Last night my younger daughter graduated from sixth grade, and this morning, my older daughter is taking the last of her finals to wrap up her freshman year of high school.
It's been a year full of adversity for both of them, in very different ways. My eldest is tremendously academically focused. This is the first year that she's been truly challenged by her schedule, and she's survived the combination of all Pre-AP classes and the social pressures of navigating an extremely large high school with only a few
completely overwhelming and
stressful breakdowns hiccups.
My sixth grader went through changes of a different kind this year. She learned to play to guitar. She completed two seasons of mountain bike racing in both Texas and Louisiana. She dealt with getting out from under her older sister's shadow, and she learned to stand up for herself amidst "girl drama" and how to handle bullies and social pressures with grace and kindness.
As adults, we don't mark our years by the school calendar, or take the time to reflect on our successes and failure for the previous twelve-month period. We don't get a report card to measure our worth, or an awards' night to dress up for. There is no graduation.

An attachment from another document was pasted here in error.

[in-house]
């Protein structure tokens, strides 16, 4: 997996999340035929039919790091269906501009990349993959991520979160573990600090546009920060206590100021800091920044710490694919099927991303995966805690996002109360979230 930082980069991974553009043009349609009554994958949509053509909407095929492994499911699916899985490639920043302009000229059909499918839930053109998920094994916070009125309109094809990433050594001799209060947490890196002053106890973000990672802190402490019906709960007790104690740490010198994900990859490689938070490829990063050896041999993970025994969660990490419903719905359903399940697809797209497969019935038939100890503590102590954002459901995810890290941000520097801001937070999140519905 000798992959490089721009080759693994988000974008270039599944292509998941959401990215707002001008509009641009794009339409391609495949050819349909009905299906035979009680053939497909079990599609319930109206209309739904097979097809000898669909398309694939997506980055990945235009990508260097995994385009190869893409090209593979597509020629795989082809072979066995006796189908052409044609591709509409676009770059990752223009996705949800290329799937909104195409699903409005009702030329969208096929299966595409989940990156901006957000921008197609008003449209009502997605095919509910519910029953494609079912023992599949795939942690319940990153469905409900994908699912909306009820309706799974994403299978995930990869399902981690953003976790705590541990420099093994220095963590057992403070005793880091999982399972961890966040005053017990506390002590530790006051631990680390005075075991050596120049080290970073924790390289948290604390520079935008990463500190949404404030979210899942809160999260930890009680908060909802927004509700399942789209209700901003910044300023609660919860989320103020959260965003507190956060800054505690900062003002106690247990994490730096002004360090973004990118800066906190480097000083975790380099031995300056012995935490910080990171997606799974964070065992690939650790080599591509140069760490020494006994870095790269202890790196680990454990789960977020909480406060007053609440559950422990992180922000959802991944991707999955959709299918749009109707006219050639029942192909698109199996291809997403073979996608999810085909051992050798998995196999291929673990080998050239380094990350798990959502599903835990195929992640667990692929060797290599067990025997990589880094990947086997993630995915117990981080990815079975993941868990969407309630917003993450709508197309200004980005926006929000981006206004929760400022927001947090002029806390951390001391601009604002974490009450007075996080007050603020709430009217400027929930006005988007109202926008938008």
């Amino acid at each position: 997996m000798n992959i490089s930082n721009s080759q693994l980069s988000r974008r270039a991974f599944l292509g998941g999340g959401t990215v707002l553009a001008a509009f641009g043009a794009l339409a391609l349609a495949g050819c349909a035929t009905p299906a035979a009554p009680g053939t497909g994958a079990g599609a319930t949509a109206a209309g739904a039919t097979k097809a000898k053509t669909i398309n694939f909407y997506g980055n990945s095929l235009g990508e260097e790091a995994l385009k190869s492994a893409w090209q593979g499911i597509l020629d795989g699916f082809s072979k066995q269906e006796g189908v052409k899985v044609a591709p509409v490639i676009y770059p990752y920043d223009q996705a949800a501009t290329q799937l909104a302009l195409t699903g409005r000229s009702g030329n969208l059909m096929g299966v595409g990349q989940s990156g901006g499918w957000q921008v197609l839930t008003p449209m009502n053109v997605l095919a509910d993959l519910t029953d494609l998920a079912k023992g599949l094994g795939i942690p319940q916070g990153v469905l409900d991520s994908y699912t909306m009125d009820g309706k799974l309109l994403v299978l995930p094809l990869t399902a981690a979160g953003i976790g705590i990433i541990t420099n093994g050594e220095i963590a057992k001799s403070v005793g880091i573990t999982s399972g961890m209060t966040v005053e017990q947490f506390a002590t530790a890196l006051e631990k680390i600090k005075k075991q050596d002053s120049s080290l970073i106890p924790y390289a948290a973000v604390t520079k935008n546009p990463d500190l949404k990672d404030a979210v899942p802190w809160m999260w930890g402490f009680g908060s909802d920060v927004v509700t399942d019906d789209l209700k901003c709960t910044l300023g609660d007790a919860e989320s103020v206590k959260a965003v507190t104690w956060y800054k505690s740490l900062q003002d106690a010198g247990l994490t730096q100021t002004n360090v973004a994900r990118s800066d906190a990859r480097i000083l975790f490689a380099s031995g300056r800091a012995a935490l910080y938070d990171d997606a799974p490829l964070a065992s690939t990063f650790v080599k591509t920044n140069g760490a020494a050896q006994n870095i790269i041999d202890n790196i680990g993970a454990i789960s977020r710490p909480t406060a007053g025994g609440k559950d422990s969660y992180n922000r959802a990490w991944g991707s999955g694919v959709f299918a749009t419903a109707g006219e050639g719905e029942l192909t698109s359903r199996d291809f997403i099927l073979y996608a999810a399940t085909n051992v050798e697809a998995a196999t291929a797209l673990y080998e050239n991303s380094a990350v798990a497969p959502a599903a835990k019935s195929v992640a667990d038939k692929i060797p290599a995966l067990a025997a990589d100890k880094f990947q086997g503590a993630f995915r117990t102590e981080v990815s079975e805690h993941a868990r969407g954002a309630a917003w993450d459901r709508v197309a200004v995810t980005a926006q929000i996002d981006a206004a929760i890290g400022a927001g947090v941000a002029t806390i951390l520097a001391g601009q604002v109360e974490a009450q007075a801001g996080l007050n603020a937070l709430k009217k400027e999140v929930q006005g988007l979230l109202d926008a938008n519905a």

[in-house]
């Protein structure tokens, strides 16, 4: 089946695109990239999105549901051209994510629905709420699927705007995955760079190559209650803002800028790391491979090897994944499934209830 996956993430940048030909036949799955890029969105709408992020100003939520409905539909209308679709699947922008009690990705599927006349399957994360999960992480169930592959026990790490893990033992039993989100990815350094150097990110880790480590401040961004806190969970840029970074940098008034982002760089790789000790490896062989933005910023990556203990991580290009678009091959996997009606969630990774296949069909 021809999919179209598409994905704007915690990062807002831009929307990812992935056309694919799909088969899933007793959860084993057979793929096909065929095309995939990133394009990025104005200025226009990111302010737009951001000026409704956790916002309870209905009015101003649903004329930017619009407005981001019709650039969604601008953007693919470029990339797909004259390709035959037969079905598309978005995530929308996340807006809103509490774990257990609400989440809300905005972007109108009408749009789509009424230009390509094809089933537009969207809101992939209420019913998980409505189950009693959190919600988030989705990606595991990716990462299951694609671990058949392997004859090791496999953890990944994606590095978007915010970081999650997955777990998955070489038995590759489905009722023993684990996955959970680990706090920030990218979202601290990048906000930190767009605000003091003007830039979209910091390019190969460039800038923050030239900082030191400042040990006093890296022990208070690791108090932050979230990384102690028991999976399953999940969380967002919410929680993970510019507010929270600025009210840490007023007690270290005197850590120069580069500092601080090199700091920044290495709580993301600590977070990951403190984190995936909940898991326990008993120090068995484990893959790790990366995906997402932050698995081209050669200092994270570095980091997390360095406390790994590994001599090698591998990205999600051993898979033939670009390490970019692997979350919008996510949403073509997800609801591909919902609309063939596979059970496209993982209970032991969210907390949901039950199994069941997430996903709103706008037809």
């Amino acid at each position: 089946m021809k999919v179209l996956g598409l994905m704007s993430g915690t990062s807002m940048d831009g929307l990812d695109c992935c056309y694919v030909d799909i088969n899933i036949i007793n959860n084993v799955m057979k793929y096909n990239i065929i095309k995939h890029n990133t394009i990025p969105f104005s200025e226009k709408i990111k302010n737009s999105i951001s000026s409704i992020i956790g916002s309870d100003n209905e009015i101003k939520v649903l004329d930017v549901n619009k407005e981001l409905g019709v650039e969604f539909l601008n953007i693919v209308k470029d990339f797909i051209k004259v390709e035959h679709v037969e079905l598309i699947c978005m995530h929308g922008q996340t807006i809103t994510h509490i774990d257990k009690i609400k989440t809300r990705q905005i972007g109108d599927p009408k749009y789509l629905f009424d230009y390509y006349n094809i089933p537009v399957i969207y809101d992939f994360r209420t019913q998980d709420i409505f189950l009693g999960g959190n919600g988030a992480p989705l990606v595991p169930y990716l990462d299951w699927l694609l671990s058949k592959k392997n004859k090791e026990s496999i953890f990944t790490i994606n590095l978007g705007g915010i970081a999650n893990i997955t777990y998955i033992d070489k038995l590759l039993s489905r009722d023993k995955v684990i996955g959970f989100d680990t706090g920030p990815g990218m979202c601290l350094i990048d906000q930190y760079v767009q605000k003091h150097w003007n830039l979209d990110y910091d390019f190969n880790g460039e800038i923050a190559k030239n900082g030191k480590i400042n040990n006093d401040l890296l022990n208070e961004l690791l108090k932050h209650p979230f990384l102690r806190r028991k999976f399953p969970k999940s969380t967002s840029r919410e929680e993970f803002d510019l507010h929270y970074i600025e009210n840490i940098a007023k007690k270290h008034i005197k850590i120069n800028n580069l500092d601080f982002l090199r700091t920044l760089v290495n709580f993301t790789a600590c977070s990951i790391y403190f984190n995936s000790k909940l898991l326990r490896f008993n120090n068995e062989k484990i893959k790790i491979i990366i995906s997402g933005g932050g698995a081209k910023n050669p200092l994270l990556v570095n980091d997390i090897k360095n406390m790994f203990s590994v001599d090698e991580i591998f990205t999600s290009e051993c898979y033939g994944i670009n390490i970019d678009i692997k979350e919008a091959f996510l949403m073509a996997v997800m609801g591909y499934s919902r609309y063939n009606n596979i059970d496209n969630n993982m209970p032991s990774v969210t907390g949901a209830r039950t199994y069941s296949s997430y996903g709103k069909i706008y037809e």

The adversity is there, and the successes are, as well. We have to deal with feeling in over our head, or learning to stand for ourselves, too. Taking the time to recognize what we've been through and acknowledge our own growth is up to us and us alone.
So on this graduation weekend, I suggest we all take the time to pat ourselves on the back for what we've written this year. Our pages count as it's increased, and the number of pages we've edited out. Our acceptances and our rejections. Even the successes of our friends—especially the successes of our friends. After all, writing isn't a competitive sport. We all are in this together, even if we don't get to walk across a stage and accept a diploma.